Louis Thollon (May 2, 1829 – April 8, 1887) was a French astronomer.
He was born in Ambronay, France. Beginning in 1881, Thollon joined the staff of the new Nice Observatory where he undertook a long-term observation program of the Sun using a spectroscope of his own design. In the process, he recorded a solar spectrum consisting of 3,000 absorption lines in the optical band.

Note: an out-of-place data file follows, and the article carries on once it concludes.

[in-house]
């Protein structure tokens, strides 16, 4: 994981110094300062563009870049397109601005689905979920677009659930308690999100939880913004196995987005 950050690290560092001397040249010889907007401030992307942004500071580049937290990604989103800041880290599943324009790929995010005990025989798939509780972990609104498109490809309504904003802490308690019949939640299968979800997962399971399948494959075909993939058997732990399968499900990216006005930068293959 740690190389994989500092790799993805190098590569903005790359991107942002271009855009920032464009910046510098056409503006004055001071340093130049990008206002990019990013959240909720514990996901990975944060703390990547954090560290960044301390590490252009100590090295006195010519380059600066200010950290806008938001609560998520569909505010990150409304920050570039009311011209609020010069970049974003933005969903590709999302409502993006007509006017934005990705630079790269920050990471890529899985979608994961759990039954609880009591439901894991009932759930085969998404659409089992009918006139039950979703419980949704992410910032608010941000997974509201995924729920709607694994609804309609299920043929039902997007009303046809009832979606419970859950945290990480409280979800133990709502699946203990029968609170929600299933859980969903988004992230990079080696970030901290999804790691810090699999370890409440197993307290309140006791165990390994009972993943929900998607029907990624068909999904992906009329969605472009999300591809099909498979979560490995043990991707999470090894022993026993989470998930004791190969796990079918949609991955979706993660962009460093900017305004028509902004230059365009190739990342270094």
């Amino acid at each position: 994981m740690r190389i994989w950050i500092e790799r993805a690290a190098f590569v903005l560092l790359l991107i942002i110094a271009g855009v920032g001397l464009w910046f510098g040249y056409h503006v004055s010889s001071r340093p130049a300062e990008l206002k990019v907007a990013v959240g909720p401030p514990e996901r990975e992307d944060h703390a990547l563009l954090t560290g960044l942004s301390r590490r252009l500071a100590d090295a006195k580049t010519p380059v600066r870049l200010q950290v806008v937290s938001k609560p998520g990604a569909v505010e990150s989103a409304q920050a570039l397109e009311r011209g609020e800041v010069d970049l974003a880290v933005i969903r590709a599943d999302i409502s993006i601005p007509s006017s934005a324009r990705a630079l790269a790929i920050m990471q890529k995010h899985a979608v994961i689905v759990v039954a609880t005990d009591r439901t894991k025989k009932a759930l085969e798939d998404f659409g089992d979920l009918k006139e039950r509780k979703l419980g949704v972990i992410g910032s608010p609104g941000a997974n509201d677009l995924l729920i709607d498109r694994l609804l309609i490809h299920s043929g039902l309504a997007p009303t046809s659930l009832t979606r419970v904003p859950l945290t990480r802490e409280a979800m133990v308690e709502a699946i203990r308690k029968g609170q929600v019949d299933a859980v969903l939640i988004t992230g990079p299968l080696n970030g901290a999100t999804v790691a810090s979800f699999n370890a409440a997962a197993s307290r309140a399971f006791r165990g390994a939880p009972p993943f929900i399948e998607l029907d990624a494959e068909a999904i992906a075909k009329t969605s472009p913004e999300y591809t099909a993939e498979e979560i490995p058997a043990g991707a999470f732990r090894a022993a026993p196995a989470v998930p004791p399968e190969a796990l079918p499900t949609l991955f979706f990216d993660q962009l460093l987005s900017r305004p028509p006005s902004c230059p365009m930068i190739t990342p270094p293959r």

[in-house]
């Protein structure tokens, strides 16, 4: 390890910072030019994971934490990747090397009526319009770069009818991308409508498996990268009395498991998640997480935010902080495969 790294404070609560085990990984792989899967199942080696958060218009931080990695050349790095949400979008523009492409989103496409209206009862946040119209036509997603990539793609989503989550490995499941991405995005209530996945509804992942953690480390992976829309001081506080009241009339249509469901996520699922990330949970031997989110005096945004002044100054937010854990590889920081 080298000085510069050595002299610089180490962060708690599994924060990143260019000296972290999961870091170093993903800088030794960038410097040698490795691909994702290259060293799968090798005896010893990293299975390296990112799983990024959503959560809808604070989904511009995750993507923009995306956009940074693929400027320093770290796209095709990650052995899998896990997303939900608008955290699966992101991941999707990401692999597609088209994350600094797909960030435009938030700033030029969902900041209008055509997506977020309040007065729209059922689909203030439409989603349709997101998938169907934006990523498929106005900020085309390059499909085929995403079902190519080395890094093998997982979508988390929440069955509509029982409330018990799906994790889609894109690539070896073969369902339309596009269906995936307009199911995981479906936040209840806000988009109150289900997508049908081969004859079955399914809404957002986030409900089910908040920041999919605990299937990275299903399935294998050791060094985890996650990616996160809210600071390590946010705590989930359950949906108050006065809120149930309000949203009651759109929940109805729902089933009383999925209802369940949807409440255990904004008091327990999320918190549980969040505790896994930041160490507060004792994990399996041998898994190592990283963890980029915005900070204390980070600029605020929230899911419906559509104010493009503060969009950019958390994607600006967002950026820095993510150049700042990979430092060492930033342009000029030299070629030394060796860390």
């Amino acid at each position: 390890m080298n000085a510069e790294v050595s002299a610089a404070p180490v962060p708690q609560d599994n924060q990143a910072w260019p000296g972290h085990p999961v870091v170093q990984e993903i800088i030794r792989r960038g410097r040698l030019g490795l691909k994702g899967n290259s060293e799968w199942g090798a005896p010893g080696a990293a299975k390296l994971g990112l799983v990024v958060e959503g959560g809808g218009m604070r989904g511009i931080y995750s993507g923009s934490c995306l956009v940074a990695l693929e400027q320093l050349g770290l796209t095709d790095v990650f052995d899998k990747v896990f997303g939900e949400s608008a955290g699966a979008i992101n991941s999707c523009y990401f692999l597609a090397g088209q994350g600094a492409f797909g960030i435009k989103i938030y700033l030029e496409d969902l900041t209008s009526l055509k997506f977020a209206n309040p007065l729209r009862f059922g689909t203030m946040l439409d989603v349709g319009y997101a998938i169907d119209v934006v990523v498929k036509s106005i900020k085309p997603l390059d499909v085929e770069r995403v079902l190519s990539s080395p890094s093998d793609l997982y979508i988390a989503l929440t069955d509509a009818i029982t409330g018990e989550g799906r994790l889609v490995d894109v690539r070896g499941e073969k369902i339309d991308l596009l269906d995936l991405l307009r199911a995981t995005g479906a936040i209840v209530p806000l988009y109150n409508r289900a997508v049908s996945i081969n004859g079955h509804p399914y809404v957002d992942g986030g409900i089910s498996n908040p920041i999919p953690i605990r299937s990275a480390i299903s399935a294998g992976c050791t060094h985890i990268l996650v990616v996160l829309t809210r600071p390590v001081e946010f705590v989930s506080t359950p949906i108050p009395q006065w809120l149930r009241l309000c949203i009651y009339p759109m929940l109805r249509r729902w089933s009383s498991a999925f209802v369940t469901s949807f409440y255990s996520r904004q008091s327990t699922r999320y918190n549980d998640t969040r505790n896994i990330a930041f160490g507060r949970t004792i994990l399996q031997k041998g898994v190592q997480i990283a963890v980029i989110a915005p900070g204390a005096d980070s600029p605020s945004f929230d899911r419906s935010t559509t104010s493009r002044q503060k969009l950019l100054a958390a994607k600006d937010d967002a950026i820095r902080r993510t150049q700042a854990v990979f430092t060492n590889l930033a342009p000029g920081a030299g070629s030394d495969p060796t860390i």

In 1882, he joined André Puiseux on an expedition to Egypt to observe the solar eclipse on May 17. The same year he traveled to Portugal to watch the Venus transit, but was met with disappointment due to poor weather. He was awarded the Prix Lalande in 1885 for his large map of the solar system, which was not published until after his death in 1890. During the 1886 Mars opposition, he assisted the observatory director, Henri Perrotin, in observing the planet with a 15 in (38 cm) reflecting telescope. Both men reported that they spotted canali on the surface of the planet, apparently confirming the 1877 discovery of these features by Italian astronomer Giovanni Schiaparelli. Thollon died at age 57 in Lyon, France.
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